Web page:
By Rebecca Lavanie David, Foo Yang Yann, Tan Thiam Chye, Sandy Cook

A new Golden Apple category has been established in recognition of individuals who have selflessly committed themselves to guiding younger healthcare professionals.

The award, titled ‘Generativity Award for Educators’, seeks to raise the profile of educators in SingHealth and Duke-NUS Graduate Medical School whose passion in teaching has inspired their learners.

What distinguishes this award from others is that it is given to individuals whose primary motivations lie in giving back to the professional community.

‘Generativity’ refers to the midlife concern of successful individuals who wish to establish and guide the development of the next generation1,2 and is expressed through nurturing, leading, and promoting the next generation through such pursuits as professional activities. 3

Within the healthcare context, ‘generativity’ is demonstrated by individuals in the way they guide younger healthcare professionals to develop efficacy in clinical reasoning and practice, share their medical knowledge, conduct evidence-based research and serve a leadership role in the healthcare organisation.

While this definition points heavily to mentorship, ‘generativity’ goes beyond just being a mentor.

Professor Bob Kamei, Vice-Dean of Education of Duke-NUS, tells a personal story to explain the difference between the two.





"As a training director for 17 years, I trained over 300 paediatricians, and I think about all the patients that they are taking care of."

Professor Kamei was a busy clinician in one of the largest paediatric practice when he was approached by the chairman of the department at the University of California San Francisco to take on the residency training programme. He hesitated as he had concerns about keeping up with his practice.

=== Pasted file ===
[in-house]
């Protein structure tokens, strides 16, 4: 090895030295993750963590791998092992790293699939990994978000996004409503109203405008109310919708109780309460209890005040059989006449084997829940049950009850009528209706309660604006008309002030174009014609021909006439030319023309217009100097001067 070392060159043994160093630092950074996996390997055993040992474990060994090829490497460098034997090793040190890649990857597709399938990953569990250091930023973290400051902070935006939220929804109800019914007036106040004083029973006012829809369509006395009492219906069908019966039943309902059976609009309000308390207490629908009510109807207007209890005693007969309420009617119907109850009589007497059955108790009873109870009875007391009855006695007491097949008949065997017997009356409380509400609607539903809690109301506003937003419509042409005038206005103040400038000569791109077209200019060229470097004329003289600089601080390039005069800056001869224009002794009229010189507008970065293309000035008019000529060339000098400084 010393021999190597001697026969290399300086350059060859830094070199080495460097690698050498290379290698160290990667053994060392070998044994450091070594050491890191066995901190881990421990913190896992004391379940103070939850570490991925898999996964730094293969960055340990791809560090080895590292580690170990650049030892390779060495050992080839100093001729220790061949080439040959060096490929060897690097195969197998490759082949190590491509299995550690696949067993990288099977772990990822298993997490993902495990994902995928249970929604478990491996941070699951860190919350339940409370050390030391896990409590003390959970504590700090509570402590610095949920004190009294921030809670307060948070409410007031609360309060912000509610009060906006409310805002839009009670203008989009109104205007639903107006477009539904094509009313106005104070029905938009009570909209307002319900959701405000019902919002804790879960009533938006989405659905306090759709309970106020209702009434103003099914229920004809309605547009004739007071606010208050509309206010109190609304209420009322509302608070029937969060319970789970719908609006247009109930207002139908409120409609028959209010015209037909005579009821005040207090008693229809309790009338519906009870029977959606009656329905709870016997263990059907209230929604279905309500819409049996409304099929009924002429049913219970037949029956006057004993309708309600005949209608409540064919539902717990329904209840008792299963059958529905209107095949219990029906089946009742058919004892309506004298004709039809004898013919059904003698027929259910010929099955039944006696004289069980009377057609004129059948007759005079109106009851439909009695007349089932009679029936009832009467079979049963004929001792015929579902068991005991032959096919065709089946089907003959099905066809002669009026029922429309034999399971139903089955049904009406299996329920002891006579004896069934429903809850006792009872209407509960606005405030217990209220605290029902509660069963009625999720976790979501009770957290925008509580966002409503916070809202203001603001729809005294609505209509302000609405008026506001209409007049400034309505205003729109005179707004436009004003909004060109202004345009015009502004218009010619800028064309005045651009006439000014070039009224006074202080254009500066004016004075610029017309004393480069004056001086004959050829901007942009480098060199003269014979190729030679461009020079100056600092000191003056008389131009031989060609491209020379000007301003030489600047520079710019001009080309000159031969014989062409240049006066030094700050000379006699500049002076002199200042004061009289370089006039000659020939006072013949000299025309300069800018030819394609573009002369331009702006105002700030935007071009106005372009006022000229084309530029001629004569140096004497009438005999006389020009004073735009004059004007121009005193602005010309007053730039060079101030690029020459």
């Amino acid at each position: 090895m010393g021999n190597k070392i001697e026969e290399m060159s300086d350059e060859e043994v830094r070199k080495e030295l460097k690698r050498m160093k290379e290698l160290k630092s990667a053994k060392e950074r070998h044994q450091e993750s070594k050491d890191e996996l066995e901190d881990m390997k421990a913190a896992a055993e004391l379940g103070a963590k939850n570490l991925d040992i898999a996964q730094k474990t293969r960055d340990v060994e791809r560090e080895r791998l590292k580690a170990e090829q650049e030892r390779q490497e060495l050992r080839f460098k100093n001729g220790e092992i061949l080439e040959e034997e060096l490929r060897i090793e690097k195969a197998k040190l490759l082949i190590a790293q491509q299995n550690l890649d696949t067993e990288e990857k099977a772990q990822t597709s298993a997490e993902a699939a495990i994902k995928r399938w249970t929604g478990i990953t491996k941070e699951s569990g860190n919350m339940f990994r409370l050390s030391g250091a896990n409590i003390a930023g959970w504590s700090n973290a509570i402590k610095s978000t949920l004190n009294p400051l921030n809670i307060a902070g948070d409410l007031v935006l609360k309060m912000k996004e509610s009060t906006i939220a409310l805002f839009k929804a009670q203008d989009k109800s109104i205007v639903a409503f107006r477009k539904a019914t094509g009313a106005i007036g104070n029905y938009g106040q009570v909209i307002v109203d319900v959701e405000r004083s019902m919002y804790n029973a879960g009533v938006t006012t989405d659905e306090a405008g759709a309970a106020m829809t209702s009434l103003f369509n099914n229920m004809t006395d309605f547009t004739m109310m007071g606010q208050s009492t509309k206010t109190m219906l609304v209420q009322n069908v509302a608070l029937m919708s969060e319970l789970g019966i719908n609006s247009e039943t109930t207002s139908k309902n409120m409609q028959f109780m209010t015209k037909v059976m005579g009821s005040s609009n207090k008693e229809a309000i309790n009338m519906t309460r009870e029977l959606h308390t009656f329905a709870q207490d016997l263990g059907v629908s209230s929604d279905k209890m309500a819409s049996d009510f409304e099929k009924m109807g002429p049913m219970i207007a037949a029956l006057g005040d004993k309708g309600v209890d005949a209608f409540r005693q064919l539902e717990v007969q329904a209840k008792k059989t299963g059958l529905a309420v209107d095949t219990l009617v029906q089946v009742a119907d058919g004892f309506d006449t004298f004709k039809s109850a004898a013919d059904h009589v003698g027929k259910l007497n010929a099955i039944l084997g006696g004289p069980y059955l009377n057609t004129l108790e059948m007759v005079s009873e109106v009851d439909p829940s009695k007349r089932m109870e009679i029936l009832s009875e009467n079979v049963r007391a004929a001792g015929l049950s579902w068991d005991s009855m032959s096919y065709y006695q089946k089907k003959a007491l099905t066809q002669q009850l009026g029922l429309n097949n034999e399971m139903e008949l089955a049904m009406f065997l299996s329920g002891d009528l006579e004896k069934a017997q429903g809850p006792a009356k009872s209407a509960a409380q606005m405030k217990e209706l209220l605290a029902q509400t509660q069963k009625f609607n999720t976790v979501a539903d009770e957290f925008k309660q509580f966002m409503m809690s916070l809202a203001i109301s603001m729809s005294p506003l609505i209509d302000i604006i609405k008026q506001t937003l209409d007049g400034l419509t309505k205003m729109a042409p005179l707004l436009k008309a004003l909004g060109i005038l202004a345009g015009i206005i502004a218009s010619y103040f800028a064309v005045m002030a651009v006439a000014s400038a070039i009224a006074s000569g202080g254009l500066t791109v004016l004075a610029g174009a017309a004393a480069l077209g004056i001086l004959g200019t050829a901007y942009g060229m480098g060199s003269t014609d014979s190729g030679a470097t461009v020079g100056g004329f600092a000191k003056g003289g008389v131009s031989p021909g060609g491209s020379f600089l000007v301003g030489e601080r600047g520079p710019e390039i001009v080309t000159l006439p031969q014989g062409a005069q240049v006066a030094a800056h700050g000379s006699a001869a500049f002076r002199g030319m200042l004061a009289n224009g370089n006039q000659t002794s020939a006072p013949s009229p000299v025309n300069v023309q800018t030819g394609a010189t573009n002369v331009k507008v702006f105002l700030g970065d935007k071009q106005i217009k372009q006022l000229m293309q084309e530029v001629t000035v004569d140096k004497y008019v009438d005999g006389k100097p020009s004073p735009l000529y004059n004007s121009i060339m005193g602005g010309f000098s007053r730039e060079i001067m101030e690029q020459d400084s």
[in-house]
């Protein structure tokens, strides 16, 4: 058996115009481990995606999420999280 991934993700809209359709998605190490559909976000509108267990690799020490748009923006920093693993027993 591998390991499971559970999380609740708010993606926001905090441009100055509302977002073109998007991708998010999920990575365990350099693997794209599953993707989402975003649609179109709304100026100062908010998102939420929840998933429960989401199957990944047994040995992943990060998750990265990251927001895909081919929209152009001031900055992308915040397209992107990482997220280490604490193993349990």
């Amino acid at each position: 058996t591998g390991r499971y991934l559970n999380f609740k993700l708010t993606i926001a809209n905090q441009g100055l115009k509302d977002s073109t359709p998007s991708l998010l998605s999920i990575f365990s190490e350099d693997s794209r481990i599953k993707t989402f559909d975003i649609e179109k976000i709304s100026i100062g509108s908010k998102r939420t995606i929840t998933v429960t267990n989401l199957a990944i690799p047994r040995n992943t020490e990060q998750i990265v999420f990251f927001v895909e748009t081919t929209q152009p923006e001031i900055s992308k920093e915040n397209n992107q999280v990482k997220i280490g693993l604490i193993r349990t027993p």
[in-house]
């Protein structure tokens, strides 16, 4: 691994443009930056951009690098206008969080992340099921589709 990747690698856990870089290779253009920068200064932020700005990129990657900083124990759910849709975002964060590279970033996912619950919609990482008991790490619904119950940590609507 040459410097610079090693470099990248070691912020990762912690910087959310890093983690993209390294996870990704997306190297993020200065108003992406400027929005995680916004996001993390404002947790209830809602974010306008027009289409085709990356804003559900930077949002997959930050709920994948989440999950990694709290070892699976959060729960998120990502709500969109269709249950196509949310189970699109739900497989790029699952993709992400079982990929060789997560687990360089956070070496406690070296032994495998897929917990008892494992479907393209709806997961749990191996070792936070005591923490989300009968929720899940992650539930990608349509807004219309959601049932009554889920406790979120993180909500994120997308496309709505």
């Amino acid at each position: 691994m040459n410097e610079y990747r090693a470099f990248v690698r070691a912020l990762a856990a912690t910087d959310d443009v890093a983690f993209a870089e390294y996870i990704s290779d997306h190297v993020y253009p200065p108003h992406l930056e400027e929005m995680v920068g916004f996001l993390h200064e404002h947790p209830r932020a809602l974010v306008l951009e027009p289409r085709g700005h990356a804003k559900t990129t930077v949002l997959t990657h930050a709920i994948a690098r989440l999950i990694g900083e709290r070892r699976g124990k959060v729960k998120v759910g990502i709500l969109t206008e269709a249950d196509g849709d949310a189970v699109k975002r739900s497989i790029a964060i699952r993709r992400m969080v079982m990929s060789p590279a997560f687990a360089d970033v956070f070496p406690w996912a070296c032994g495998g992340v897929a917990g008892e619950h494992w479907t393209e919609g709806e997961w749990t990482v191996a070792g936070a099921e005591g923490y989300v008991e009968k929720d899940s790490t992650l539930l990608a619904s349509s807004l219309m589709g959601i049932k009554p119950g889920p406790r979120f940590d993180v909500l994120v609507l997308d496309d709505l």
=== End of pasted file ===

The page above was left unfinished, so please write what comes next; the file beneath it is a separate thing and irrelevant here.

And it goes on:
“I spoke to one of my mentors who said to me, ‘Bob, your residents will extend your impact on patients as your residents will be taking care of patients.’   As a training director for 17 years, I trained over 300 paediatricians, and I think about all the patients that they are taking care of,” he says.

“This is the kind of impact of generativity, and that’s very personally satisfying.”

This sentiment is also shared by Professor Lim Shih Hui, the new SingHealth Group Education Chair.

“I feel I get so much more in return when I teach because I get to learn, and I’m so eager to learn.   And I always feel that it is very important to share with my students the experience, the knowledge, and the wisdom I have accumulated over the years so that many more people can benefit,” explains Professor Lim.

“From the way students look at you, acknowledge you when they see you, it gives you the sense of the kind of impact you’ve made.”

Nominate an educator for a Golden Apple Award and honour the best in healthcare education. 


1.        D.P. McAdams, and E. de St. Aubin, ‘A Theory of Generativity and its Assessment through Self-report, Behavioral Acts, and Narrative Themes in Autobiography,’ Journal of Personality and Social Psychology, vol. 62, 1992, pp. 1003-1015.

2.        B.E. Peterson, K.A. Smirles, and P.A. Wentworth, ‘Generativity and Authoritarianism: Implications for Personality, Political Involvement, and Parenting,’ Journal of Personality and Social Psychology, vol. 72, 1997, pp. 1202-1216.

3.        D.D. Guastello, S.J. Guastello, and J.M. Briggs, ‘Parenting Style and Generativity Measured in College Students and Their Parents,’ Sage Open, 2014, DOI: 1177/2158244013518053.